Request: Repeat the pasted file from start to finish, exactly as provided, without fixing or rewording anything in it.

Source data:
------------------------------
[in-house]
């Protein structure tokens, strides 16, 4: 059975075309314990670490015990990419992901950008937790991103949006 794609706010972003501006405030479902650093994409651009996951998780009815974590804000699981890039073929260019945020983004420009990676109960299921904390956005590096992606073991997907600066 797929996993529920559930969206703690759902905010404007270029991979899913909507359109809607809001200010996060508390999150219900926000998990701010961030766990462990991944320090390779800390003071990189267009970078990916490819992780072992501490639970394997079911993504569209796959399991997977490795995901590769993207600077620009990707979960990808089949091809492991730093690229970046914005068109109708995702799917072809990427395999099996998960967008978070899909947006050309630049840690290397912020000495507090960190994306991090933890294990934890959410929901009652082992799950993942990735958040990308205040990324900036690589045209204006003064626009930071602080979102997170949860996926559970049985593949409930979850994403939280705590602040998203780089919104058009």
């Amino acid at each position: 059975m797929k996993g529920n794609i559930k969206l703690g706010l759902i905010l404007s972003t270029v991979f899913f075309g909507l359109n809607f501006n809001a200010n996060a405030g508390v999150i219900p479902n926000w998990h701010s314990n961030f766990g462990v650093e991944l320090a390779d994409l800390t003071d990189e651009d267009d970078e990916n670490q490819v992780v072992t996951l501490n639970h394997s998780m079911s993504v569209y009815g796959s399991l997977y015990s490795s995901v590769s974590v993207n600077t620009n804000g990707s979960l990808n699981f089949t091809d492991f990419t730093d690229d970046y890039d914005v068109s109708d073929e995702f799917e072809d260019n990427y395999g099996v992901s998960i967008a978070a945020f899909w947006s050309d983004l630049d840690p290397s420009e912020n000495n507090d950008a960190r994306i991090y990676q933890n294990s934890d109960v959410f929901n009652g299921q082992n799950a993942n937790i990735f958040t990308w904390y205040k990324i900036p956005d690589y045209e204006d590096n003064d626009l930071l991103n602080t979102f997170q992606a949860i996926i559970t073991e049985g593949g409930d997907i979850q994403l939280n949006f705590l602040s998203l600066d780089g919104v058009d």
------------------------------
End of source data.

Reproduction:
[in-house]
């Protein structure tokens, strides 16, 4: 059975075309314990670490015990990419992901950008937790991103949006 794609706010972003501006405030479902650093994409651009996951998780009815974590804000699981890039073929260019945020983004420009990676109960299921904390956005590096992606073991997907600066 797929996993529920559930969206703690759902905010404007270029991979899913909507359109809607809001200010996060508390999150219900926000998990701010961030766990462990991944320090390779800390003071990189267009970078990916490819992780072992501490639970394997079911993504569209796959399991997977490795995901590769993207600077620009990707979960990808089949091809492991730093690229970046914005068109109708995702799917072809990427395999099996998960967008978070899909947006050309630049840690290397912020000495507090960190994306991090933890294990934890959410929901009652082992799950993942990735958040990308205040990324900036690589045209204006003064626009930071602080979102997170949860996926559970049985593949409930979850994403939280705590602040998203780089919104058009």
């Amino acid at each position: 059975m797929k996993g529920n794609i559930k969206l703690g706010l759902i905010l404007s972003t270029v991979f899913f075309g909507l359109n809607f501006n809001a200010n996060a405030g508390v999150i219900p479902n926000w998990h701010s314990n961030f766990g462990v650093e991944l320090a390779d994409l800390t003071d990189e651009d267009d970078e990916n670490q490819v992780v072992t996951l501490n639970h394997s998780m079911s993504v569209y009815g796959s399991l997977y015990s490795s995901v590769s974590v993207n600077t620009n804000g990707s979960l990808n699981f089949t091809d492991f990419t730093d690229d970046y890039d914005v068109s109708d073929e995702f799917e072809d260019n990427y395999g099996v992901s998960i967008a978070a945020f899909w947006s050309d983004l630049d840690p290397s420009e912020n000495n507090d950008a960190r994306i991090y990676q933890n294990s934890d109960v959410f929901n009652g299921q082992n799950a993942n937790i990735f958040t990308w904390y205040k990324i900036p956005d690589y045209e204006d590096n003064d626009l930071l991103n602080t979102f997170q992606a949860i996926i559970t073991e049985g593949g409930d997907i979850q994403l939280n949006f705590l602040s998203l600066d780089g919104v058009d």